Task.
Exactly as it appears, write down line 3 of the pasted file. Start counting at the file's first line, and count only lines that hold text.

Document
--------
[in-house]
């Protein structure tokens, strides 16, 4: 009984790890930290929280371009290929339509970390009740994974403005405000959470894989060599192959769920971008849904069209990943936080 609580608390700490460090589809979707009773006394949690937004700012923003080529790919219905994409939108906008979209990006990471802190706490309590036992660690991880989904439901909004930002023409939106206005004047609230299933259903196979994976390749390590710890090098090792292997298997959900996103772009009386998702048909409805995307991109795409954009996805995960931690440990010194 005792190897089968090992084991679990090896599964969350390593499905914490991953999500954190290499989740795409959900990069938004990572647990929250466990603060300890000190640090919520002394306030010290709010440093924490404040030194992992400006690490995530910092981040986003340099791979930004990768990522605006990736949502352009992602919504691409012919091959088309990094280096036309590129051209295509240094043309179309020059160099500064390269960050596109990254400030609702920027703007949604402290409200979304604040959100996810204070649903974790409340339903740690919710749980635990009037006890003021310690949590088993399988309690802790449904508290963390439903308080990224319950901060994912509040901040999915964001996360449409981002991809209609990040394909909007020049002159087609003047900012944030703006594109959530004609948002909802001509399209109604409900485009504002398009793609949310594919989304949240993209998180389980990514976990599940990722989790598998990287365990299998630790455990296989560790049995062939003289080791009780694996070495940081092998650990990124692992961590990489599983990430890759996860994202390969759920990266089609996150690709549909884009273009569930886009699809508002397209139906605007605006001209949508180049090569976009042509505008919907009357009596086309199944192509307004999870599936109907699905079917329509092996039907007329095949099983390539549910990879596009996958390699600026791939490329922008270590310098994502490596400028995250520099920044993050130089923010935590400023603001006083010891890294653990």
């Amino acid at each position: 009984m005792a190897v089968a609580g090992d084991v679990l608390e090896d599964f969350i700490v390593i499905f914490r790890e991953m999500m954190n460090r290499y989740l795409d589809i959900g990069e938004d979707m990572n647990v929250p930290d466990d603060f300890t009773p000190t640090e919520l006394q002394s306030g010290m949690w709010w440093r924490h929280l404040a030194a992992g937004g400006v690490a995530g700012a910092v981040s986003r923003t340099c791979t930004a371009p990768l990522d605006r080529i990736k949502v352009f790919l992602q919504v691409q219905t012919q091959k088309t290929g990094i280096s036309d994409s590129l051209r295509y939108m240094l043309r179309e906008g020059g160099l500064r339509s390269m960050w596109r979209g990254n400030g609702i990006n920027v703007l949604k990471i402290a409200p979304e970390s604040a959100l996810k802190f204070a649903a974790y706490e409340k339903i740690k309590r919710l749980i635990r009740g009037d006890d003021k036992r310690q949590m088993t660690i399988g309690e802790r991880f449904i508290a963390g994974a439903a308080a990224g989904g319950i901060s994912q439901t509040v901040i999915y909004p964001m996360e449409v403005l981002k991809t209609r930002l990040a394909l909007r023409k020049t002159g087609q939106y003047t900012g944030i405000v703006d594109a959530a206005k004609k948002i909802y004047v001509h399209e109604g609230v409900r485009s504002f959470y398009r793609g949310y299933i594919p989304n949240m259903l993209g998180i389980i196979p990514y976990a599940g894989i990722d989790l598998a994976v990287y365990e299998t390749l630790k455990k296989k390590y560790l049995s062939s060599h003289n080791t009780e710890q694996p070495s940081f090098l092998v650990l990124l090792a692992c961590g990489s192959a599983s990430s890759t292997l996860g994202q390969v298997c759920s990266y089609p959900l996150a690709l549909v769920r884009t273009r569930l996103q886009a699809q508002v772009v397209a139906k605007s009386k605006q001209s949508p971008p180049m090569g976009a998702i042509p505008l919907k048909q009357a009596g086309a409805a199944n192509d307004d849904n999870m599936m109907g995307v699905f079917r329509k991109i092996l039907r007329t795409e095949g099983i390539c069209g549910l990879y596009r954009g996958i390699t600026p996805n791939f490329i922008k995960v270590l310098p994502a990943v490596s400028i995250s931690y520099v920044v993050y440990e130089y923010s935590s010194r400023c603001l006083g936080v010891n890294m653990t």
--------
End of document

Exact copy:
């Amino acid at each position: 009984m005792a190897v089968a609580g090992d084991v679990l608390e090896d599964f969350i700490v390593i499905f914490r790890e991953m999500m954190n460090r290499y989740l795409d589809i959900g990069e938004d979707m990572n647990v929250p930290d466990d603060f300890t009773p000190t640090e919520l006394q002394s306030g010290m949690w709010w440093r924490h929280l404040a030194a992992g937004g400006v690490a995530g700012a910092v981040s986003r923003t340099c791979t930004a371009p990768l990522d605006r080529i990736k949502v352009f790919l992602q919504v691409q219905t012919q091959k088309t290929g990094i280096s036309d994409s590129l051209r295509y939108m240094l043309r179309e906008g020059g160099l500064r339509s390269m960050w596109r979209g990254n400030g609702i990006n920027v703007l949604k990471i402290a409200p979304e970390s604040a959100l996810k802190f204070a649903a974790y706490e409340k339903i740690k309590r919710l749980i635990r009740g009037d006890d003021k036992r310690q949590m088993t660690i399988g309690e802790r991880f449904i508290a963390g994974a439903a308080a990224g989904g319950i901060s994912q439901t509040v901040i999915y909004p964001m996360e449409v403005l981002k991809t209609r930002l990040a394909l909007r023409k020049t002159g087609q939106y003047t900012g944030i405000v703006d594109a959530a206005k004609k948002i909802y004047v001509h399209e109604g609230v409900r485009s504002f959470y398009r793609g949310y299933i594919p989304n949240m259903l993209g998180i389980i196979p990514y976990a599940g894989i990722d989790l598998a994976v990287y365990e299998t390749l630790k455990k296989k390590y560790l049995s062939s060599h003289n080791t009780e710890q694996p070495s940081f090098l092998v650990l990124l090792a692992c961590g990489s192959a599983s990430s890759t292997l996860g994202q390969v298997c759920s990266y089609p959900l996150a690709l549909v769920r884009t273009r569930l996103q886009a699809q508002v772009v397209a139906k605007s009386k605006q001209s949508p971008p180049m090569g976009a998702i042509p505008l919907k048909q009357a009596g086309a409805a199944n192509d307004d849904n999870m599936m109907g995307v699905f079917r329509k991109i092996l039907r007329t795409e095949g099983i390539c069209g549910l990879y596009r954009g996958i390699t600026p996805n791939f490329i922008k995960v270590l310098p994502a990943v490596s400028i995250s931690y520099v920044v993050y440990e130089y923010s935590s010194r400023c603001l006083g936080v010891n890294m653990t």